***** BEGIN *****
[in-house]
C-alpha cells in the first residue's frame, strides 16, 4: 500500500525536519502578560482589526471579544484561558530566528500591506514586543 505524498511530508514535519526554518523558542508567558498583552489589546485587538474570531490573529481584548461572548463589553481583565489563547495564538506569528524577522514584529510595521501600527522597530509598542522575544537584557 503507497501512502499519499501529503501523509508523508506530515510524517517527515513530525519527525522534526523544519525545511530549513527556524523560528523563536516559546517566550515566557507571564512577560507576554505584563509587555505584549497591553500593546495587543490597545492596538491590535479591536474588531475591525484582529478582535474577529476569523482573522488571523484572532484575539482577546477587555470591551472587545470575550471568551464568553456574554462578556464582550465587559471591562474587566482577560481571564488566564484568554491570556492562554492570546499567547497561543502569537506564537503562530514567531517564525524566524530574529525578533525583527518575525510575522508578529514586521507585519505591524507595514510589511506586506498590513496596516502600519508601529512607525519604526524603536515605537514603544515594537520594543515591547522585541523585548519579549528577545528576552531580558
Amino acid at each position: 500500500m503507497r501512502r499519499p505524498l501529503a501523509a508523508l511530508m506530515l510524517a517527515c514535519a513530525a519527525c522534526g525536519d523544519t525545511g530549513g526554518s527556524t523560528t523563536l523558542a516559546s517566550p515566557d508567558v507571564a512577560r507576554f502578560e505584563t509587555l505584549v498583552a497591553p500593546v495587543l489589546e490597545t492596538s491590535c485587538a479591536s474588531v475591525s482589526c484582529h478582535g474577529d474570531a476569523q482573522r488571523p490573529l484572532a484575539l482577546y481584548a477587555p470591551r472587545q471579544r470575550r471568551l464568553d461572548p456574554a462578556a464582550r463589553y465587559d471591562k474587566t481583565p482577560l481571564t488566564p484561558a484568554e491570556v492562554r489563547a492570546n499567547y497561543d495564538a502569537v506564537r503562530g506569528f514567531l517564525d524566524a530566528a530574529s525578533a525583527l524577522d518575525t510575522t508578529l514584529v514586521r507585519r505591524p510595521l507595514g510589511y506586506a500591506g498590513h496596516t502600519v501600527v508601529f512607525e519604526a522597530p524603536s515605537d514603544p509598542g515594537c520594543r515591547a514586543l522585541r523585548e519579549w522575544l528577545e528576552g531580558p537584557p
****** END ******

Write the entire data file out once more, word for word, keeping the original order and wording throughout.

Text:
[in-house]
C-alpha cells in the first residue's frame, strides 16, 4: 500500500525536519502578560482589526471579544484561558530566528500591506514586543 505524498511530508514535519526554518523558542508567558498583552489589546485587538474570531490573529481584548461572548463589553481583565489563547495564538506569528524577522514584529510595521501600527522597530509598542522575544537584557 503507497501512502499519499501529503501523509508523508506530515510524517517527515513530525519527525522534526523544519525545511530549513527556524523560528523563536516559546517566550515566557507571564512577560507576554505584563509587555505584549497591553500593546495587543490597545492596538491590535479591536474588531475591525484582529478582535474577529476569523482573522488571523484572532484575539482577546477587555470591551472587545470575550471568551464568553456574554462578556464582550465587559471591562474587566482577560481571564488566564484568554491570556492562554492570546499567547497561543502569537506564537503562530514567531517564525524566524530574529525578533525583527518575525510575522508578529514586521507585519505591524507595514510589511506586506498590513496596516502600519508601529512607525519604526524603536515605537514603544515594537520594543515591547522585541523585548519579549528577545528576552531580558
Amino acid at each position: 500500500m503507497r501512502r499519499p505524498l501529503a501523509a508523508l511530508m506530515l510524517a517527515c514535519a513530525a519527525c522534526g525536519d523544519t525545511g530549513g526554518s527556524t523560528t523563536l523558542a516559546s517566550p515566557d508567558v507571564a512577560r507576554f502578560e505584563t509587555l505584549v498583552a497591553p500593546v495587543l489589546e490597545t492596538s491590535c485587538a479591536s474588531v475591525s482589526c484582529h478582535g474577529d474570531a476569523q482573522r488571523p490573529l484572532a484575539l482577546y481584548a477587555p470591551r472587545q471579544r470575550r471568551l464568553d461572548p456574554a462578556a464582550r463589553y465587559d471591562k474587566t481583565p482577560l481571564t488566564p484561558a484568554e491570556v492562554r489563547a492570546n499567547y497561543d495564538a502569537v506564537r503562530g506569528f514567531l517564525d524566524a530566528a530574529s525578533a525583527l524577522d518575525t510575522t508578529l514584529v514586521r507585519r505591524p510595521l507595514g510589511y506586506a500591506g498590513h496596516t502600519v501600527v508601529f512607525e519604526a522597530p524603536s515605537d514603544p509598542g515594537c520594543r515591547a514586543l522585541r523585548e519579549w522575544l528577545e528576552g531580558p537584557p